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Will international court decisions influence U.S. Supreme Court on same-sex marriage?
Dueling briefs argue how overseas court decisions on same-sex marriage should figure into the Supreme Court's deliberations on the question, about which arguments will be heard next week. - photo by Mark A. Kellner
The U.S. Supreme Court should consider international legal precedent when it considers whether to legalize same-sex marriage, but legal scholars differ on whether foreign court rulings favor gay marriage or not.

A legal brief filed by a group of scholars suggests the arc of global legal understanding bends towards judicial recognition of same-sex marriage, and that the United States' own views of individual rights and human dignity should move the Supreme Court toward settling the matter for the entire country.

Another coterie of scholars argues in its brief that a global judicial consensus supporting gay marriage is overstated. They claim that only one national high court Brazil's snubbed the legislative process and created a national mandate from the bench, while other countries decreed that a legislative resolution was the best answer. These scholars ask the American justices to rule that state legislatures should decide the issue.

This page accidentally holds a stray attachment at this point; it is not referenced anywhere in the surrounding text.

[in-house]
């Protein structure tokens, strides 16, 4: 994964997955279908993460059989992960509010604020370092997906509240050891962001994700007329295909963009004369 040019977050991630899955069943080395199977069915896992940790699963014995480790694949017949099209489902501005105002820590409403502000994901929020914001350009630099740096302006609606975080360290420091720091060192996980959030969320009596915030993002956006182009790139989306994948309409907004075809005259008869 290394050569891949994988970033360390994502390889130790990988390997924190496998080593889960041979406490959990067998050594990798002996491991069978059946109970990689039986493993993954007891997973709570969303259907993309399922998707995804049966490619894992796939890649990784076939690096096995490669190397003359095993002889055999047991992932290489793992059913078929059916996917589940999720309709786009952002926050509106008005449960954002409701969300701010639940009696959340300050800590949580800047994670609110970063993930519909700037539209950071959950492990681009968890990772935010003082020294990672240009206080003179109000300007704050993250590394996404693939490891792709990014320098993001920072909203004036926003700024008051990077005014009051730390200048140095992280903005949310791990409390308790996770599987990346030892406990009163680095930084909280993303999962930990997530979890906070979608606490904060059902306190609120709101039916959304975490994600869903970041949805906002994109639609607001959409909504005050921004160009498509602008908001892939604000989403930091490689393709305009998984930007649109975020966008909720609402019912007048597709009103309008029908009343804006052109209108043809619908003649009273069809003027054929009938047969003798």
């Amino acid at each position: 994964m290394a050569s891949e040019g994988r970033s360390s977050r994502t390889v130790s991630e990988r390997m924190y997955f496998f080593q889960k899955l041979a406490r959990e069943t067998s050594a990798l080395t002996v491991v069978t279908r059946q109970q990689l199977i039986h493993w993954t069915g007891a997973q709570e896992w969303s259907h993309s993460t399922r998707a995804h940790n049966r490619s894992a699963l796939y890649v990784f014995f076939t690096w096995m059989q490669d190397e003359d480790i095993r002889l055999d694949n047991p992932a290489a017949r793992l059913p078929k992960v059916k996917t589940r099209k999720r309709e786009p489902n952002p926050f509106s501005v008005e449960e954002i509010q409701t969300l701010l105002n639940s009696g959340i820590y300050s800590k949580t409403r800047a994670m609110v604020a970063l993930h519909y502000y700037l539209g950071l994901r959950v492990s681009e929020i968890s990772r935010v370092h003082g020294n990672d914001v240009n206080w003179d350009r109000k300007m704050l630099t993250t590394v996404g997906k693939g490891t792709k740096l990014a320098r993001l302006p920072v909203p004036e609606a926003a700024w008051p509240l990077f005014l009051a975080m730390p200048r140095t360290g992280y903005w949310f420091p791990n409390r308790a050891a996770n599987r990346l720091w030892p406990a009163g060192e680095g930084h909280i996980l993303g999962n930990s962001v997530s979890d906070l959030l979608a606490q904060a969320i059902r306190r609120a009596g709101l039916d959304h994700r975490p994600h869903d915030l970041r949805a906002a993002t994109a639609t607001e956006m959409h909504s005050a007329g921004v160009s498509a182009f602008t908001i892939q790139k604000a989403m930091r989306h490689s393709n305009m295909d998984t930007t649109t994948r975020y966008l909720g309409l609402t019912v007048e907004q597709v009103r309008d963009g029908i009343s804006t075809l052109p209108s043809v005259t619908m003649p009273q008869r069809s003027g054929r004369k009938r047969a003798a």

The legal filings are among more than 100 amicus curiae, or "friend of the court," briefs that have been submitted to the Supreme Court, according to the independent website, in advance of Tuesday's hearing on whether same-sex couples have a constitutional right to marry and whether states must recognize same-sex marriages from outside their borders. The justices are expected to rule by June 30, when its current term concludes.

The appeal before the high court is a consolidation of cases from Kentucky, Michigan, Ohio and Tennessee, all of which had their same-sex marriage bans upheld by the federal appeals court in Cincinnati. That ruling conflicted with other federal appellate courts that struck down marriage bans in seven states and subsequently led to the legalization of same-sex marriage in a number of other states within the jurisdiction of those federal courts.